Brunch for the Bay Sunday March 8th BYC
1200 Brunch and Silent Auction starts
1200 Mingle time, shirts for sale, raffle tickets for sale, brochures & pamphlets on the tables for people to review
1230 Greeting - Why Brunch for the Bay is needed? – Where the money goes – What we have done to date, The
1300 (1PM) Distinguished Speaker, Jack Emerson Davis, author and professor of history
Our Speaker -Jack Emerson Davis teaches environmental history and sustainability studies at the University of Florida and was awarded the 2018 History Pulitzer Prize for his book The Gulf: The Making of an American Sea
What he will talk about at the Brunch?
Davis is a professor of history and sustainability studies at the University of Florida. His book received a number of other accolades, including the Kirkus Prize and a New York Times Notable Book.
Davis talks about his personal connections to the Gulf and how the sea and communities surrounding it have evolved since his childhood.
Davis will discuss the sport of tarpon fishing in the Gulf kick-started Florida’s tourism industry, and the important roles other marine species like oysters, sponges and mullet played in Gulf communities.
We also talk about some notable people who had connections to the Gulf, like painter Winslow Homer and baseball player Ted Williams.
Davis received the 2018 Pulitzer Prize for History for his book The Gulf: The Making of an American Sea. He also wrote An Everglades Providence: Marjory Stoneman Douglas and the American Environmental Century, a dual biography of Marjory Stoneman Douglas and the Florida Everglades; and Race Against Time: Culture and Separation in Natchez since 1930. With Raymond Arsenault, he edited Paradise Lost?: The Environmental History of Florida, a collection of essays on the history of the human relationship with Florida nature.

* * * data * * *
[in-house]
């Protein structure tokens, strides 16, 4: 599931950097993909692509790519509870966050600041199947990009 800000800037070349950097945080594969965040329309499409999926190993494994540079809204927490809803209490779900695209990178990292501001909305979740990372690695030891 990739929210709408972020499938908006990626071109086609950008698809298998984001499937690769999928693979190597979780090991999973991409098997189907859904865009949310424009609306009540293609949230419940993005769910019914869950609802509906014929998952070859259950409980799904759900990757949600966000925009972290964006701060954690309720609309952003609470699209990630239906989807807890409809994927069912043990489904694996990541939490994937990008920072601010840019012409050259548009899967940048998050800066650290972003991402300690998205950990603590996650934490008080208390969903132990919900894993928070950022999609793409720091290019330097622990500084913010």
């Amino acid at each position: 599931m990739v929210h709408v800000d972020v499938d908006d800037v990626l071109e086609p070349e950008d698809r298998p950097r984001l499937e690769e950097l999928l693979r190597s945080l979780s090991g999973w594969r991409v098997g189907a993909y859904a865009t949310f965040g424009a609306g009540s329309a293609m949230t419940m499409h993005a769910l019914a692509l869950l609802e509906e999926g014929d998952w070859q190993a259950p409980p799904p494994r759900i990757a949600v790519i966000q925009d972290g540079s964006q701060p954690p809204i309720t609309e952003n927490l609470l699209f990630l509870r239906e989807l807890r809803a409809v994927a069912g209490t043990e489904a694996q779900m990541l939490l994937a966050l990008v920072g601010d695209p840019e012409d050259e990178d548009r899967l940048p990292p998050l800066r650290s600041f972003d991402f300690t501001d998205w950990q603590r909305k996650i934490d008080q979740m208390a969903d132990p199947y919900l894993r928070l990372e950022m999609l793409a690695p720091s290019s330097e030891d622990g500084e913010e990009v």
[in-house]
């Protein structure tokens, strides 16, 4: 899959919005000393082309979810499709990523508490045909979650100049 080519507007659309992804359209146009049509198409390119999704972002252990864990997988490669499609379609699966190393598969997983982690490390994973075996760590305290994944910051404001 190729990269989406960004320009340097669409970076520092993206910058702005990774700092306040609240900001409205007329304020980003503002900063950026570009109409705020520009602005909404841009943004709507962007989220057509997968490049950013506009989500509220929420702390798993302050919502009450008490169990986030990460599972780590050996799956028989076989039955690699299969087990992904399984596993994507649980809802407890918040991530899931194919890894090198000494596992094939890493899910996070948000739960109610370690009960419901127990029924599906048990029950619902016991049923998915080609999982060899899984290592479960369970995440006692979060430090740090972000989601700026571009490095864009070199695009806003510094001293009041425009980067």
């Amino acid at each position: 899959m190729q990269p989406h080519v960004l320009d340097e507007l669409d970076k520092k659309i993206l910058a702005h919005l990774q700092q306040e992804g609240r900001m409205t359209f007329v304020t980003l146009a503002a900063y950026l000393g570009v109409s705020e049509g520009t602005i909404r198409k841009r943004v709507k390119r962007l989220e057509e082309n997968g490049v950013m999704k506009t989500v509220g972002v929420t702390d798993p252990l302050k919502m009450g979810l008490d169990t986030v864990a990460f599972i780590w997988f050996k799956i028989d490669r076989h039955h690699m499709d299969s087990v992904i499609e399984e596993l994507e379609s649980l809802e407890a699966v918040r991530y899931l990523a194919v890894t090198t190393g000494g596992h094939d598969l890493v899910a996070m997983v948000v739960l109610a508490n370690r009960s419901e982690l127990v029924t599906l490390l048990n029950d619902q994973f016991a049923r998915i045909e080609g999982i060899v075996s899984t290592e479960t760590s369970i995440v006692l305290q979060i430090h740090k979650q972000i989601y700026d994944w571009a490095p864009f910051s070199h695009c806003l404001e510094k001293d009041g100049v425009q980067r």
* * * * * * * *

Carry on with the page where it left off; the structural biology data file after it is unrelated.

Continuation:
His other works include The Wide Brim: Early Poems and Ponderings of Marjory Stoneman Douglas (2002); Making Waves: Female Activists in Twentieth-Century Florida (2003), edited by Kari Frederickson and Davis; and The Civil Rights Movement (2000).
Davis earned a BA (1985) and MA (1989) from the University of South Florida, and a Ph.D. in 1994 from Brandeis University. Before joining the University of Florida faculty, he taught at the University of Alabama at Birmingham, where he was director of environmental studies. He also taught at Eckerd College.
Race Against Time: Culture and Separation in Natchez Since 1930 won the Charles S. Sydnor Prize for the best book in southern history published in 2001. An Everglades Providence (2009), received the Florida Book Award gold medal in the nonfiction category. In addition to winning a Pulitzer Prize, The Gulf: The Making of an American Sea was awarded the 2017 Kirkus Prize in nonfiction and was a finalist for the National Book Critics Circle Award. The book covers the history of Gulf of Mexico from geological formation to the present (2016).
1345 Introduce Environmental Organizations
1345 Silent Auction Ends
1355 Recognize Major Donors
1400 Environmental Achievement Award ??
1410 Open discussion on issues
1440 Raffle winners
1445 End of Program - pay for silent auction items
Assorted Bagels & Muffins with Cream Cheese and Preserves
Fresh Tropical Fruit Platter, Domestic Cheese Display with Assorted Crackers
Lean Bacon and Sausage
Traditional Eggs Benedict with Hollandaise,
Hash Brown Potato Casserole
Garden or Caesar Salad, Rice Pilaf & Garden Patch Vegetables
Carved Honey Glazed Ham
Assorted Pastries & Desserts
Coffee, tea, decaf and chilled juices
Cost of Brunch $75 ( $30 cost of food + $ 45 donation)